Los Alamos looks to create self-disabling nuclear warheads

Published 6 December 2006

Under a secret three year program, scientists have been working on methods to automatically destroy a warhead if it is stolen or tampered with; though details are secret, method might involve an acid that destroys the mechanisms and contaminates the radiactive core

Loose nukes have long concerned American planners, but most of their worry has been focussed on preventing their theft from former Soviet weapons sites — an endeavor that has long been criticized as underfunded by the present administration. Perhaps that is because President Bush’s energies have been dedicated to preventing America’s own nuclear weapons from falling into terrorist hands. For three years now, scientists at Los Alamos working under a secret presidential directive have been hard at work developing a technology that would deactivate a warhead if it was stolen. The United States has never had a bomb stolen, but it has lost a few at sea.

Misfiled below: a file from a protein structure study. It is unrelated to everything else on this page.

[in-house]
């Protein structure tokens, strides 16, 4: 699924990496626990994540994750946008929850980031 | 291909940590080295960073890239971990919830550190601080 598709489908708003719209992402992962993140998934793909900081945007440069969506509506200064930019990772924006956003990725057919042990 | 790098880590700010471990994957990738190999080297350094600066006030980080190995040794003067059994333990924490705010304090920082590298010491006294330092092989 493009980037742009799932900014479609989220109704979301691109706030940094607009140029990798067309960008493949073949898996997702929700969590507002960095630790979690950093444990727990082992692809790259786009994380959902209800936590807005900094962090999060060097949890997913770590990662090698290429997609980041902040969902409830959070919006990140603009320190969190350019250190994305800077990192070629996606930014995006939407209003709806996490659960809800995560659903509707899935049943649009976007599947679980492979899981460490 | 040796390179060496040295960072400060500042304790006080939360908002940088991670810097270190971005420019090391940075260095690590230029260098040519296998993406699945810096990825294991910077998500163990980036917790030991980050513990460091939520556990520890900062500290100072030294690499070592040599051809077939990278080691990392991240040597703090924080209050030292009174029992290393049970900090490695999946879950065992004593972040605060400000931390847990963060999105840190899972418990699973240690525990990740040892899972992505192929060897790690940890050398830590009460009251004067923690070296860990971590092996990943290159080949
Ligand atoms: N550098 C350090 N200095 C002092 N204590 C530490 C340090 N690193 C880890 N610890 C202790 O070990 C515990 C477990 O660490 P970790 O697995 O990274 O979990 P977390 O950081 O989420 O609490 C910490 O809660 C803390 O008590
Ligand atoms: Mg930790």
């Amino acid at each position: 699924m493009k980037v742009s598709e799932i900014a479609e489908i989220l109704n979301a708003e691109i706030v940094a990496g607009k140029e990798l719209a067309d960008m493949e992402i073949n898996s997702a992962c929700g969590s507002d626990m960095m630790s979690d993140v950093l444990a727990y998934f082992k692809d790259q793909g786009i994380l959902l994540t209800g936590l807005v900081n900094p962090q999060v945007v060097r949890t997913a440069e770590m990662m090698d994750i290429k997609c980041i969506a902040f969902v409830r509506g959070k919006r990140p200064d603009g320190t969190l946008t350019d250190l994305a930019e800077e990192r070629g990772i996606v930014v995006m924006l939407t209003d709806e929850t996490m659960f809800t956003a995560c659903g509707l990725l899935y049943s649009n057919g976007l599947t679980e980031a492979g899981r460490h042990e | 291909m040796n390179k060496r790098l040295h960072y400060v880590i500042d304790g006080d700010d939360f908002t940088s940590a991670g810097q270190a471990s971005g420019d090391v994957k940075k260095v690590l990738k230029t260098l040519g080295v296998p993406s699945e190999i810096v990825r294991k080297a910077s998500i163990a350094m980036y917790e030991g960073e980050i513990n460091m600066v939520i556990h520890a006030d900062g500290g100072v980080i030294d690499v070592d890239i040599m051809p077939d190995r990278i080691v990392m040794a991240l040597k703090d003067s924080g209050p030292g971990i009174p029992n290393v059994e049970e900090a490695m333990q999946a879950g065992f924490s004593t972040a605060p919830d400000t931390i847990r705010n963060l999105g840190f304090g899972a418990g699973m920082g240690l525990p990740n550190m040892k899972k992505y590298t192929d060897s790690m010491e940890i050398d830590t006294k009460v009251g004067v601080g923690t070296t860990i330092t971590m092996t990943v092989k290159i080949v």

The security system, the Los Angeles Times reported, “will be part of a new generation of nuclear weapons approved formally last week by a panel of the Defense and Energy departments.” Although the details are a closely guarded secret, the general idea to destroy both the electronic and mechanical components, rendering the plutonium and uranium materials unusable for even a dirty bomb. This might be achieved with a powerful acid or other chemical that would contaminate the uranium and plutonium core if the warhead was tampered with.

Both Lawrence Livermore and Los Alamos laboratories are competing to design the new generation of bombs (known as the “reliable replacement warhead”), and the Nuclear Weapons Council is expected to name the winner very soon, perhaps as early as this week.

-read more in Ralph Vartabedian’s Los Angeles Times report